On March 26, 2020, the U.S. Environmental Protection Agency (“EPA”) issued a sweeping temporary enforcement and compliance policy in response to the COVID-19 pandemic. Recognizing “potential worker shortages” and “travel and social distancing restrictions” due to the pandemic, EPA has provided considerable leeway for operators and permittees for whom compliance is not “reasonably practicable.” While the policy effectively relaxes compliance obligations across the board, it is important to note that there are record-keeping requirements that must be observed. Thus, facilities that cannot reasonably comply with their obligations must document any action taken to minimize the effects and length of any noncompliance, the dates and nature of the compliance, and how COVID-19 was the cause of noncompliance and mitigating factors. They would also need to return to compliance as soon as possible.
The relaxation of compliance obligations includes routine monitoring, reporting and testing as well, and EPA indicated that it does not expect to seek penalties for violations of those requirements. Documentation, again, is critical as EPA must agree that COVID-19 was the cause of the noncompliance, and may seek supporting documentation from the non-compliant entity.
The policy also addresses parties’ obligations under administrative settlement agreements, and advises that parties should notify the agency in accordance with the provisions of those agreements, including force majeure provisions. Consent decrees will be addressed differently, since they are still subject to the jurisdiction of the courts, and require coordination with the Department of Justice with respect to non-compliance and enforcement discretion.
Of particular interest to hazardous waste generators, EPA’s policy provides that if waste cannot be transferred off-site within the RCRA timeframes, then a generator may still be able to maintain its generator status by continuing to properly label and store the waste, and taking the steps outlined above with respect to minimizing the effects and length of noncompliance and maintaining the documentation required by EPA’s policy. Similarly, Very Small Quantity Generators and Small Quantity Generators would be able to maintain their classifications, even if the amount of waste stored exceeds the applicable thresholds, due to interruptions resulting from COVID-19.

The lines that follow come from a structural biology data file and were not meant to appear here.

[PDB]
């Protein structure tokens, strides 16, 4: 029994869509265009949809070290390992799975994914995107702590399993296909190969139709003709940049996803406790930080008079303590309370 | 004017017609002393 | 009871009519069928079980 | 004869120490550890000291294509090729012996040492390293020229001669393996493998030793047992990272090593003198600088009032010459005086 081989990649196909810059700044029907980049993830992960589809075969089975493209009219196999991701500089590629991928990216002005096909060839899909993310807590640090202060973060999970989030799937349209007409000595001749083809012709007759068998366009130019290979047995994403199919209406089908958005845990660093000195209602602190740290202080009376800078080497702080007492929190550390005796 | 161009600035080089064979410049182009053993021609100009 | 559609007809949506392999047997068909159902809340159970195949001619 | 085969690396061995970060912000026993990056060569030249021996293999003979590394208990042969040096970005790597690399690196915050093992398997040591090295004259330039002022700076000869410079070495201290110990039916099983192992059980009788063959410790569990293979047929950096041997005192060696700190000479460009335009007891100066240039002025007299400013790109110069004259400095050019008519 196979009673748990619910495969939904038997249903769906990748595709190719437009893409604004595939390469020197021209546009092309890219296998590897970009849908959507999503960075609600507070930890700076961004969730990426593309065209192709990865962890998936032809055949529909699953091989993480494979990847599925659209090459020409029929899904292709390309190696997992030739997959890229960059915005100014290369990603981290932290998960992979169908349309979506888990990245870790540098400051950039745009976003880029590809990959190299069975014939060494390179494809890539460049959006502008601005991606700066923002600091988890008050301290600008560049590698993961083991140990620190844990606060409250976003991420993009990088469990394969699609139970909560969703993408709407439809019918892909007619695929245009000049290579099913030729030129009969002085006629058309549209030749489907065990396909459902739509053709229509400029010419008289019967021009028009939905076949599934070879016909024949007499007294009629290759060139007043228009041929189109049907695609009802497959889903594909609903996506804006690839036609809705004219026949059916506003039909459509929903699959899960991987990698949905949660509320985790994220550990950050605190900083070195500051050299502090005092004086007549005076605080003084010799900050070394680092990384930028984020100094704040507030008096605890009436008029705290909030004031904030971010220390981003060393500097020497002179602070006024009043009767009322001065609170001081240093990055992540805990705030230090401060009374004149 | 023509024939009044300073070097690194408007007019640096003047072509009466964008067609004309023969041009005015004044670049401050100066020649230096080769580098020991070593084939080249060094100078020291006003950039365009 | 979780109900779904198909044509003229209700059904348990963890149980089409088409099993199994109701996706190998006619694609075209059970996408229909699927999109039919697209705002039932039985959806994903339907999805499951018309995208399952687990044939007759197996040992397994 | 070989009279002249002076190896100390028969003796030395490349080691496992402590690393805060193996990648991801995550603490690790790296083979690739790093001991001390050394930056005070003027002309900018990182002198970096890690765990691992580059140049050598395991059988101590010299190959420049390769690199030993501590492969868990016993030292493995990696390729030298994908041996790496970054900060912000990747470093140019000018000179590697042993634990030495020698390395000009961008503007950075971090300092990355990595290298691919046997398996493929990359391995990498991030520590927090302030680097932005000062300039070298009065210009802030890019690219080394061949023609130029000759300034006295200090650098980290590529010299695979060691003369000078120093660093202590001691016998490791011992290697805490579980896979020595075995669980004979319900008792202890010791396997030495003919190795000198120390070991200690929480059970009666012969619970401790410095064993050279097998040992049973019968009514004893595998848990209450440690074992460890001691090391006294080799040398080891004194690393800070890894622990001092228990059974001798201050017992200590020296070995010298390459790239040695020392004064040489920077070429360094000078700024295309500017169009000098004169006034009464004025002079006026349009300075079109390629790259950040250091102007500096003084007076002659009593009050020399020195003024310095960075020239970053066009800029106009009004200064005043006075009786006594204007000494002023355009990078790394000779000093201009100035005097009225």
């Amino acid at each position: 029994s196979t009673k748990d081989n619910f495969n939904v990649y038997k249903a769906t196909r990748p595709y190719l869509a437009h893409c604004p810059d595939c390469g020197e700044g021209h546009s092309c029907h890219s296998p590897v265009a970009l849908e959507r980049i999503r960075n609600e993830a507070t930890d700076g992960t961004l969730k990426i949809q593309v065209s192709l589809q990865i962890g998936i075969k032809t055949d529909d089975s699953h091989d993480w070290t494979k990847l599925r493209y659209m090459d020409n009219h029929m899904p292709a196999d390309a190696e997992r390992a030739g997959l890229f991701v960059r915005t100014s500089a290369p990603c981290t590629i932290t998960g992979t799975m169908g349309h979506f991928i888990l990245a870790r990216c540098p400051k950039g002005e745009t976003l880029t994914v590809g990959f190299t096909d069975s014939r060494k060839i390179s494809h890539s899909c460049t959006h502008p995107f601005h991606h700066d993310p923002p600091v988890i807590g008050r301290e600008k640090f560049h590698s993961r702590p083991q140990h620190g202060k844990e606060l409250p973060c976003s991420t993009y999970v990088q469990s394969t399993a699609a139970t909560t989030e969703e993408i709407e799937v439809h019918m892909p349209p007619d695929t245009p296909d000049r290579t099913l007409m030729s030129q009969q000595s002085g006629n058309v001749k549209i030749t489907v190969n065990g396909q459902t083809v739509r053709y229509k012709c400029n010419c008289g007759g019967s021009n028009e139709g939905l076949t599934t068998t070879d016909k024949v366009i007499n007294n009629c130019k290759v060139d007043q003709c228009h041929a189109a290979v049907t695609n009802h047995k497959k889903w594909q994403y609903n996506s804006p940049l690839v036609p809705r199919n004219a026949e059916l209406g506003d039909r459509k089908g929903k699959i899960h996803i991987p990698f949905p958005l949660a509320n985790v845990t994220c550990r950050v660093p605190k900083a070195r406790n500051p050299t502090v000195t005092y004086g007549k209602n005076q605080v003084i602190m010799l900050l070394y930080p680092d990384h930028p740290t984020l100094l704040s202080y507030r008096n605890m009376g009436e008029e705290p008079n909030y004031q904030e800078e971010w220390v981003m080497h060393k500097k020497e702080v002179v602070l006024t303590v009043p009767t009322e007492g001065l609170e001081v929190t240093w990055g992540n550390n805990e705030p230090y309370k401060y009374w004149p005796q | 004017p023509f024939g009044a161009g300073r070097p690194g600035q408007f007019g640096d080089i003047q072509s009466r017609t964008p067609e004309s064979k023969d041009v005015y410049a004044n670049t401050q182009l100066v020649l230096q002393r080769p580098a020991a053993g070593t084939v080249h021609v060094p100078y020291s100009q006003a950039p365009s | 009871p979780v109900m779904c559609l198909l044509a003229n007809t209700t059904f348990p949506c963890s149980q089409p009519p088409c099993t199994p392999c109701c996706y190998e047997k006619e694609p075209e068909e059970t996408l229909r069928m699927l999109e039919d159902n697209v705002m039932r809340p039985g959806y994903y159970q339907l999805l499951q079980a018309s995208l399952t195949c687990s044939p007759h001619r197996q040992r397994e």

The policy is currently in place for an indeterminate amount of time. It is important to bear in mind that while the policy allows for significant enforcement discretion and relaxation of compliance obligations, certain steps must still be taken to ensure a facility’s operations and actions fall within the conditions in the policy. If your business is impacted by COVID-19 and you have questions about how the policy applies, please contact Parker McCay’s Environmental Attorneys.
The content of this post is for informational purposes only and should not be construed as legal advice or legal opinion. You should consult a lawyer concerning your specific situation and any specific legal question you may have.